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Old September 23rd, 2010, 10:35 AM   #7
 
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Are the older 1970's Browning B78 triggers that bad out of factory that they all need tuning?

Can iron sights be installed by a gunsmith on the older B78's without much hassle (on the octagon barrels)?
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Old November 26th, 2010, 09:49 AM   #8
 
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Browning B78 problems?

I'm probably going to be getting Ruger #1 in 30-06.

But I did come across a nice Browning B78 in 25-06 (a nice compliment to a 30-06). But heard the B78 triggers are a pain and really heavy and hard to work on. True or rumor?

Should I stick with an 1885 instead of the B78? I'd like something different in addition to the Ruger #1.

Thanks.
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Old November 26th, 2010, 10:55 AM   #9
 
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They are both beautiful guns! I simply love the lines and feel of the Ruger #1s.

Good luck in your search.
Dan
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Old November 26th, 2010, 10:58 AM   #10
 
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So no need to avoid the B78's?
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Old December 8th, 2010, 02:10 PM   #11
 
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Quote:
Originally Posted by the other DWS View Post
I currently own 3 or 4 Ruger single shots and one 1885 browning traditional hunter in 45-70 but I've had others of both. I'm currently looking at another Ruger #3.
A couple comments from my perspective (I'm active in ASSRA schuetzen competition)

the Browning rendition of the Win 1885 looks more American traditional
the Ruger#1 has traditional english lines, the Ruger #3 is somewhere between the two.

Both are equally strong, modern alloys and heat treat have improved the original Browning/winchester design in that regard---IF you are comparing rugers and Highwalls--lowalls don't figure in the equation.

the out of the box Ruger needs a bit of tuning to get a good trigger pull, as does the Browning and both require the usual tweaking a 2-piece stock requires if you want more than minute of deer accuracy.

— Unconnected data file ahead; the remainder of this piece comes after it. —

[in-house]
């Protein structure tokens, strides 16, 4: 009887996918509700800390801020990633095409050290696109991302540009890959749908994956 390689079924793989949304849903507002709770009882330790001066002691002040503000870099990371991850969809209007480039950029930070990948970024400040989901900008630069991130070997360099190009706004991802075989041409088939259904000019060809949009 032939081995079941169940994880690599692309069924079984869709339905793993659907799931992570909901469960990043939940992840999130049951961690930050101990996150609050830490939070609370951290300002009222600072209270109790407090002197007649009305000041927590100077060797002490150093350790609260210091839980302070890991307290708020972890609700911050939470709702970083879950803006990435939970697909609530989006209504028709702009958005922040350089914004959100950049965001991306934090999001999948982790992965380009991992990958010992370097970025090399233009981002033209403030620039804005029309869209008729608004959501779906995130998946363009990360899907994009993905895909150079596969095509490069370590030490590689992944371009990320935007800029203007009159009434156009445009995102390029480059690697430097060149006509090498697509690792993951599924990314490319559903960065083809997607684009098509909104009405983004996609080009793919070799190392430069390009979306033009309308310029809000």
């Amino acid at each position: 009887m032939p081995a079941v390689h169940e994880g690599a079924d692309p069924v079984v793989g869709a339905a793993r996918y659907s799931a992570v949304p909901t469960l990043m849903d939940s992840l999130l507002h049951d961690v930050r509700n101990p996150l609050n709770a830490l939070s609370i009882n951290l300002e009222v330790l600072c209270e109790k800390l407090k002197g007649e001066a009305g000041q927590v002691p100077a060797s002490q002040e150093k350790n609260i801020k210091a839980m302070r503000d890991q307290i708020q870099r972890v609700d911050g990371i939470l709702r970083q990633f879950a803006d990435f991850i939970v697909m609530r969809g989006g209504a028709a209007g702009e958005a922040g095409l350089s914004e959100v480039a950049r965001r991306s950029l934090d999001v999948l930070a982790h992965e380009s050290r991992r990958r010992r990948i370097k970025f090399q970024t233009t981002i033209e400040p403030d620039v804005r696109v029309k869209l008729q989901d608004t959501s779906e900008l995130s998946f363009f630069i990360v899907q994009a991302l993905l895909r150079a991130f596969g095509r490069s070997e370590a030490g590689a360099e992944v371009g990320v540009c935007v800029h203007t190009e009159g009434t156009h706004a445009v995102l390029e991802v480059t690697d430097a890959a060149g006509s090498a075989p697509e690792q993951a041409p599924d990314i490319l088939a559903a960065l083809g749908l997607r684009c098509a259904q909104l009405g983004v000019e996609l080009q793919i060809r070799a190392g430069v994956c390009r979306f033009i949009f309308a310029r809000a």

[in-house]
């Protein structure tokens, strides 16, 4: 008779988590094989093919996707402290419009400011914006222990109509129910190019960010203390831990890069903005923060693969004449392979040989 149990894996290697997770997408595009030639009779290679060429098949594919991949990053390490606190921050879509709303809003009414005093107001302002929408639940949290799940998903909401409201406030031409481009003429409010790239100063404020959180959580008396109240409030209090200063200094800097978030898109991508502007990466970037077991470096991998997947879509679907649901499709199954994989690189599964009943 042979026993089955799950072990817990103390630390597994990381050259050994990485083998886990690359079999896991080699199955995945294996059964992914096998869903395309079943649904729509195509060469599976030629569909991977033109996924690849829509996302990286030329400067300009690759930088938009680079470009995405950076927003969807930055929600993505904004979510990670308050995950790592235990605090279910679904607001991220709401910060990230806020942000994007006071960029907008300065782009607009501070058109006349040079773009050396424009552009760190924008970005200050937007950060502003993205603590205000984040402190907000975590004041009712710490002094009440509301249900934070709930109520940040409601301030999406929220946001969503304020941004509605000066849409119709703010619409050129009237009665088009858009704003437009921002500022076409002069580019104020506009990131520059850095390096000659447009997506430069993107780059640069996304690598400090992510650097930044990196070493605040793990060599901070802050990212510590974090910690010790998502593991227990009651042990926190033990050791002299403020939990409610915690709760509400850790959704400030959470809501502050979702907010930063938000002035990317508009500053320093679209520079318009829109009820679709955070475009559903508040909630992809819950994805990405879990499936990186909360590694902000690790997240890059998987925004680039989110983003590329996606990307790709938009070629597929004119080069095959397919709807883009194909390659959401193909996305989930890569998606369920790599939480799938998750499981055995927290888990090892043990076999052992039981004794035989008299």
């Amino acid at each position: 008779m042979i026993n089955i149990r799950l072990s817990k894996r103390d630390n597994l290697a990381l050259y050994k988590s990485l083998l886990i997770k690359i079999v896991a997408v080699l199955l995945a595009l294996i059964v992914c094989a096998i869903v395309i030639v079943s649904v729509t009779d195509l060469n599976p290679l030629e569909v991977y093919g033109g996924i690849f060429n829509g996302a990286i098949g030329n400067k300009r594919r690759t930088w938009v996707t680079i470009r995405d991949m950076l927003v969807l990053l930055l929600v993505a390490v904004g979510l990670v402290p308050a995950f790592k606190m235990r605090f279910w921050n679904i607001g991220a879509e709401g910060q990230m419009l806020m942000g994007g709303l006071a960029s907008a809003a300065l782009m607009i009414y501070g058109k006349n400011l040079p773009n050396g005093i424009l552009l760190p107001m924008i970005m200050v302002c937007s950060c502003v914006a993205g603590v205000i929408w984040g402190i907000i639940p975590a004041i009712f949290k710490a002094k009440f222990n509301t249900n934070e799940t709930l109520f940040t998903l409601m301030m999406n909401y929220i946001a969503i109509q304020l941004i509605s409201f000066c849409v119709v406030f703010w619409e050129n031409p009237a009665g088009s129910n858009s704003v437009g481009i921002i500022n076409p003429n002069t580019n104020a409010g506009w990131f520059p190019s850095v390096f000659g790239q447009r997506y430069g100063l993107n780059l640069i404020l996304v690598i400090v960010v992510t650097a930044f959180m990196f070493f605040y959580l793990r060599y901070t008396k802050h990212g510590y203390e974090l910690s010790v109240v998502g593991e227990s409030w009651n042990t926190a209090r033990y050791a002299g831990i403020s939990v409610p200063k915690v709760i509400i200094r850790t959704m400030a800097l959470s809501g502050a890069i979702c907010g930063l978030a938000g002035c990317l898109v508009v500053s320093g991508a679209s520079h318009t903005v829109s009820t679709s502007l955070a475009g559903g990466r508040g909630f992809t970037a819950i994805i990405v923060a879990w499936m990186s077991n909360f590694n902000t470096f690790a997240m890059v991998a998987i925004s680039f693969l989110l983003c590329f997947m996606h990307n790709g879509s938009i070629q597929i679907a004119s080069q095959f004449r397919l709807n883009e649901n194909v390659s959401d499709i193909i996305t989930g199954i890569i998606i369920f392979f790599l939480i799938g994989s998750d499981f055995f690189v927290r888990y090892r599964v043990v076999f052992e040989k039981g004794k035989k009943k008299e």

To me the BIG difference is that the Ruger is pretty easy to DIY with a Zika hammer and spring set and a little simple stoning and clean up of the trigger.
But the Browning triggers are the devil's own red-headed stepchild to work on. It is very complex and many gunsmiths refuse to work on them--more than once. There is a gunsmith or two who have built a business around
just tuning them for the BCPR/Creedmoor/Quigley crowd. there is a long back story to the browning trigger that was published some years ago by a (retired) Browning engineer. short version is that when it was redesigned for modern Miroku production it had a good adjustable trigger but that was tossed and one literally specc'd out by their liability lawyers was substituted that would be owner-proof, and it damnear is.

the fact I'm looking at another Ruger says it all.
Do the Winchester 1885 triggers have the same issues as the Browning B78's?
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Old January 5th, 2011, 08:11 AM   #12
 
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Anyone?
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Old January 5th, 2011, 11:52 AM   #13
 
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Quote:
Originally Posted by the other DWS View Post

...the out of the box Ruger needs a bit of tuning to get a good trigger pull...
Just speaking from my one experience, my circa 2005 RSI 7x57 has a beautiful hunting trigger. I had planned from the onset to get the Kepplinger trigger, but I tossed that out the window after just a shot or two. I never bothered to measure the pull in poundage, but I'd say it's a hair over 4 pounds with zero creep and very clean break.